Burning plan aids wildfire reduction

Burning plan aids wildfire reduction

25 November 2008

published by www.bradenton.com

USA — California has recently seen first hand the devastation of wildfires burning out of control.

To preclude a similar catastrophe locally, controlled burns of brush areas are sometimes carried out in coordination with the Division of Forestry and local fire departments.

Controlled burns help prevent wildfires in areas where fuel for the fire has already been destroyed, said Patrick Mahoney, wildlife mitigation specialist for the Florida Division of Forestry.

“Having a controlled burn is good for the ecosystem. It’s good for fire management. Florida’s ecosystem depends on fire,” he said.

Among areas where controlled burns are scheduled are the 100 square miles of Lakewood Ranch.

With cold fronts coming in during this time of year, freezes kill vegetation, making it the perfect fuel for fire. People should be careful with open flames, watch where they park their cars, and clear gutters and the brush away from their homes.

“There’s a lot of areas that are really dry right now,” Mahoney said. “We’re asking people to be very careful.”

The state is a lot drier than it was a year ago, according to the Keetch-Byram Drought Index, which measures wildfire potential on a scale ranging from 0 to 800.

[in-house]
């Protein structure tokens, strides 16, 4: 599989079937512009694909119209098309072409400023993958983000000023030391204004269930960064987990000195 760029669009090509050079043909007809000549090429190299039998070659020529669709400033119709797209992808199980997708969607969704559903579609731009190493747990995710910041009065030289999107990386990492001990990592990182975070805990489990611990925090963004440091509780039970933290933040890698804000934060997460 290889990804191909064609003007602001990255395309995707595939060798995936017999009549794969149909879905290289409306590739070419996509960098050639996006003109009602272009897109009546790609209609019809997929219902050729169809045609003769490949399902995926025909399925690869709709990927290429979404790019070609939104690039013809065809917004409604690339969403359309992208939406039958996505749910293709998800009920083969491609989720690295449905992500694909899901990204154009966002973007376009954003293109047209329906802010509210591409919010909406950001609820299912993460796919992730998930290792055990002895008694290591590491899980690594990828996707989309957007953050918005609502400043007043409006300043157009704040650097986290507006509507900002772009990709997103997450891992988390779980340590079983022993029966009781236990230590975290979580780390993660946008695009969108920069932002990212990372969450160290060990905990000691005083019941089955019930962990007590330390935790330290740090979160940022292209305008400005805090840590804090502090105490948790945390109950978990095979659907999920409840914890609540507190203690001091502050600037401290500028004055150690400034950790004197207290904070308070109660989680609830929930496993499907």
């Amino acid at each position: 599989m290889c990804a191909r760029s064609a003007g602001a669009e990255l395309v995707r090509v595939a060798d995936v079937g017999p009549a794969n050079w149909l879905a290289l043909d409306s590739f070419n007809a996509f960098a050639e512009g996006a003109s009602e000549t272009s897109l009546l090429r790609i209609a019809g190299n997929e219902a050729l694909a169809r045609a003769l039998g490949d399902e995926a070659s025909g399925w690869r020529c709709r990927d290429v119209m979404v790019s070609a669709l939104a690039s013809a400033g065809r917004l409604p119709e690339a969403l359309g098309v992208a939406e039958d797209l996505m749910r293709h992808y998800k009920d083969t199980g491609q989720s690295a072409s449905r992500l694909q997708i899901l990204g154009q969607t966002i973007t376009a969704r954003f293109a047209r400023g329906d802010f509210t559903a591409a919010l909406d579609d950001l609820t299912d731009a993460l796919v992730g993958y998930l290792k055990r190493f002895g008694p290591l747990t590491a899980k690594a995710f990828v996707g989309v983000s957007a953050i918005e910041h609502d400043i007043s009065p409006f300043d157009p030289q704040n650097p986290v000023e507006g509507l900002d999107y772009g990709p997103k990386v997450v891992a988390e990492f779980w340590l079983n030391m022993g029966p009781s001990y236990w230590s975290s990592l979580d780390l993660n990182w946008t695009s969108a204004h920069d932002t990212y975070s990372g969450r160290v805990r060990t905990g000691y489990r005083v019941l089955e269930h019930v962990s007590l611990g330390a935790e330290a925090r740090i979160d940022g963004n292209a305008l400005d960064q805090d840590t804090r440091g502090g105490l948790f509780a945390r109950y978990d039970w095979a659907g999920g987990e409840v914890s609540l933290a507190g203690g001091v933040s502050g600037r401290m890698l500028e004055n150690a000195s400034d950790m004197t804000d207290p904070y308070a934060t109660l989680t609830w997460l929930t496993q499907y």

The drought index for Florida on Monday was 515, compared to last year at 392. Manatee County registered at 561, up from 455 last year.

The Myakka River District, which includes Manatee, Hardee, DeSoto, Charlotte and Sarasota counties, has already begun to experience fire activity, Mahoney said. Typically, dry season begins in late December and runs to June, while fire season begins at the end of February and goes through March, he said.

“Over the summer, we received a lot of rain and it helped a lot, but I feel we’re still seeing a deficit from the last two years,” Mahoney said.

Rainfall for the past two months has been below normal, said Anthony Reynes, meteorologist with National Weather Service in Ruskin.

In October, the area received 1.60 inches of rain, 1.28 inches below normal. November so far is worse with only .24 inches of rain reported — 1.55 inches below normal.

“These last two months have been almost half the amount of inches that we normally receive,” Reynes said.

“We certainly have to watch the water resources. When we see trends of rain going down, we know there are probably going to be problems,” he said. “We have to see if this trend continues.”

People need to be up-to-date on the news to see when the weather service issues a red flag warning, he said. Red flag warnings are issued when relative humidity is expected to drop below 35 percent for four or more hours, making conditions favorable for fires.

The Myakka City Fire District hasn’t experienced any major fires recently. The grass on the ground is dry but so far a lot of the heavier vegetation is still holding moisture, said fire chief Danny Cacchiotti.

“We haven’t had anything significant,” he said. “We’re just kind of waiting and seeing what’s going to happen.”

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